Egypt: What exactly are you supporting?

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MT
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Feb 3 2011 23:08

Khawaga I am speaking about what these elements do when I ask who they are. I know what after waves of strikes people just don't disappear, but I try to see the events from the perspective what what these people do now. very simple example - it is fine to know that there is so group of radicals in this or that revolt or radical event but what do they do with their radical perspectives in a specific event? cos without this i see only riot porn with one example of selfmanaged company about which we know basically nothing, plus questionable committees in Tunisia. and i repeat myself again and again and it still is not clear?!?!

MT
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Feb 3 2011 23:11
Khawaga wrote:
MT wrote:
antiizraeli elements of the events in Egypt

Fucking hell. Probably every Arab is against Israel and pro-Palestinianm but it's not an "element" to the protests. These are not folks that want to drive the jews into the sea but folks that are fed up with the Egyptian govt's complicity in the occupation of Gaza. And where the fuck do you think all of this started? Protests were allowed briefly right after the start of the second Intifada and during those protests people started shouting anti-Mubarak slogans. Seriously, MT you are getting fucking annoying as you seem to be continually talking out of your arse and don't bother to actually read up on anything.

i read what you said about the izraeli stuff. and all i say is that there is this sentiment and I know where it comes from but IT IS THERE. or have i said something else. prove that or stop attacking me.

Boris Badenov
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Feb 3 2011 23:13
Kontrrazvedka wrote:
I heard information that opposition parties/elites along with West are calling for new government. This is really similar to Eastern Europe.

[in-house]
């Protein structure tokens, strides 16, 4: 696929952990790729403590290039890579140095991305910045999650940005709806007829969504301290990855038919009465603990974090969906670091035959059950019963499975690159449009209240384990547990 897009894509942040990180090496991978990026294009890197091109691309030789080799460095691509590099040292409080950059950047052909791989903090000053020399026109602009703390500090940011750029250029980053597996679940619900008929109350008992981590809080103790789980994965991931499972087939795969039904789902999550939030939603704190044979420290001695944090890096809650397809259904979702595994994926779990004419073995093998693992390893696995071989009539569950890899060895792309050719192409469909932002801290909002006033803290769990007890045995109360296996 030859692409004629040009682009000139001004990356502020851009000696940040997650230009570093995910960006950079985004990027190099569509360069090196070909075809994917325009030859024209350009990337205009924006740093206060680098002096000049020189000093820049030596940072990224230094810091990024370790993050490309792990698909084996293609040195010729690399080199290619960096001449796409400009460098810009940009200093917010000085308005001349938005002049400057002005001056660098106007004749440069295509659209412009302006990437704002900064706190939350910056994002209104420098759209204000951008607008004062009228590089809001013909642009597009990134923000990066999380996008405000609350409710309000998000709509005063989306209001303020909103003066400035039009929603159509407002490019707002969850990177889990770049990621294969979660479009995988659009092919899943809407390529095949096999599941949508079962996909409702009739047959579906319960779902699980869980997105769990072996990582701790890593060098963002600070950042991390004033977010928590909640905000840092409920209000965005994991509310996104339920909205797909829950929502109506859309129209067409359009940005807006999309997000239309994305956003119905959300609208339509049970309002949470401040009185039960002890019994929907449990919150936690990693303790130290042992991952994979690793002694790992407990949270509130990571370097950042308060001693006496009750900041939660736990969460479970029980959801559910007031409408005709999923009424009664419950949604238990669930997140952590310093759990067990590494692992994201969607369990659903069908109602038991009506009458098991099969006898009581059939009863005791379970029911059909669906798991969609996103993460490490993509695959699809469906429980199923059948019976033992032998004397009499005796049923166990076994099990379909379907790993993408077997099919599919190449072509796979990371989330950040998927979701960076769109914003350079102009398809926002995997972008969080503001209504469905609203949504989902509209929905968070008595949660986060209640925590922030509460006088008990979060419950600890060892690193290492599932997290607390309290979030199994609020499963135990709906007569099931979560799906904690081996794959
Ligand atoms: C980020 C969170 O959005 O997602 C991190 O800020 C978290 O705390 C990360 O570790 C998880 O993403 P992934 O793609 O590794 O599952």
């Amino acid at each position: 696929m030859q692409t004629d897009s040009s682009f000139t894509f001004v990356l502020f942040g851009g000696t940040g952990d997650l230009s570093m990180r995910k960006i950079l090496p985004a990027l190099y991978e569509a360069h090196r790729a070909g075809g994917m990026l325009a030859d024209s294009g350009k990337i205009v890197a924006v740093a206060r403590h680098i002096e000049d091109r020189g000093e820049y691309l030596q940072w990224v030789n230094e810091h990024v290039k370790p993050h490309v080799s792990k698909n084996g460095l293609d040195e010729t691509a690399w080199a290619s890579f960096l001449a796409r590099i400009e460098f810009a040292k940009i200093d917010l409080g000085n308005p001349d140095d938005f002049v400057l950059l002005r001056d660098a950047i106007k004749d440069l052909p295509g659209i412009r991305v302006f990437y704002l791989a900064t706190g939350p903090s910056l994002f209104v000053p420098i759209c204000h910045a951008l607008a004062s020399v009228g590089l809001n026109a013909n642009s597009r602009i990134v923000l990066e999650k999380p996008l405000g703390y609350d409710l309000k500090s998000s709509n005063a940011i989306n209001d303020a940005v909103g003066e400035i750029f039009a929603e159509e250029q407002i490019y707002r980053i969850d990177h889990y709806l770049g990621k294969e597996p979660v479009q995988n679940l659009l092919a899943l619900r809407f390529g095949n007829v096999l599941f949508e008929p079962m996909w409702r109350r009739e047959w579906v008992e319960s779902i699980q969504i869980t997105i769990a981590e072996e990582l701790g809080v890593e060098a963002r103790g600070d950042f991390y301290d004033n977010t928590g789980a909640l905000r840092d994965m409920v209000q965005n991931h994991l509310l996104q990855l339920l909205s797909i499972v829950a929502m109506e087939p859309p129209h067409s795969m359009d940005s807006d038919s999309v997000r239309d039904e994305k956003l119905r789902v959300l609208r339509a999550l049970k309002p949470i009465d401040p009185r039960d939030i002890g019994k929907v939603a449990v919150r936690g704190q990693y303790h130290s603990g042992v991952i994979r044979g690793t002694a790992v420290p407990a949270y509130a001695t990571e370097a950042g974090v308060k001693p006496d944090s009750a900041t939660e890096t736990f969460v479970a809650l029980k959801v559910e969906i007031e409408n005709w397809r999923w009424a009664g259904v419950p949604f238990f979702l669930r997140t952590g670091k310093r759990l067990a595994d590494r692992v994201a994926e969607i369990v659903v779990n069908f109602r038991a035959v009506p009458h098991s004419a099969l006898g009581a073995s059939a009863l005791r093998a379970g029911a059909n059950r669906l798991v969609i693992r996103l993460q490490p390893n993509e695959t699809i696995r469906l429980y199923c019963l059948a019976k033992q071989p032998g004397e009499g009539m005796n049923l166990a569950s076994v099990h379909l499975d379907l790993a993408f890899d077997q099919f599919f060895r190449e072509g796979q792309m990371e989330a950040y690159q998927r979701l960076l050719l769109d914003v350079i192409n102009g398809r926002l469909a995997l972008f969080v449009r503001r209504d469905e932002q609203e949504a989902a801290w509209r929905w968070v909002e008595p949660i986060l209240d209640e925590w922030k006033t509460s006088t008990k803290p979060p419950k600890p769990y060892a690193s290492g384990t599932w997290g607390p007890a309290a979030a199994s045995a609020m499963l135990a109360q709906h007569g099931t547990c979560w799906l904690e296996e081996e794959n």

This is hardly a relevant similarity. The US would call for a new government if this was happening in any European country (with the possible exception of Russia), or Mexico, or Israel, or Japan; basically any subordinate state that is useful to the interests of the American government.

Khawaga wrote:
For what it's worth Kontrrazvedka, I actually think that you're correct in believing that the most likely outcome of this is a liberal capitalist democratic government

And I am increasingly inclined to agree on that specific point actually. Where I differ from K. is on the point that this struggle (in which vast segments of the Egyptian working class are involved) is not really relevant (I am paraphrasing, but please K., don't get pedantic and tell me that's not what you really meant) for communists because the workers are not self-consciously communist. Egypt is not a deja-vu of Eastern Europe, or any other failed revolution. It stands on its own terms, and the outcome, as grim as it looks right now, is not oh, so predictable as to render the struggle itself irrelevant. Radical politics can and do develop as a consequence of struggle; they do not absolutely require to be imported by communist activists.

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Hieronymous
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Feb 3 2011 23:18
Khawaga wrote:
By the way Hieronymous, Cairo has roughly 25 million inhabitants not 8 million. Though no-one really knows the exact figure. Still that leaves 55 million more. It is significant that those instances of workers ejecting their CEOs from workplaces is outside of Cairo. Perhaps a political struggle in Cairo and an "economic" one taking place other places?

I stand corrected. I just took the official municipal population of 6,758,581 from the Cairo wikipedia entry. It said that the metropolitan area has 19,439,541.

But on the pattern of many counties, more than a third of the Egyptian population lives in the capital metro area. It seems like most of the industrial estates are north of there in the delta. True? And the Suez Canal seems like one of the most important chokepoints in the flow of commodities on earth. Any comments on the dynamics of the Suez area?

And Kontrrazvedka, thanks for the detailed response. As for you, MT, I'll see you in lib community -- or not.

Boris Badenov
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Feb 3 2011 23:17
Kontrrazvedka wrote:
@ mateofthebloke
Do you really believe that EU will allow military junta to exist?

I was talking about Egypt! WTF. Read the article I linked to if you want to know why a military-supported government could be a likely outcome.

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Khawaga
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Feb 3 2011 23:17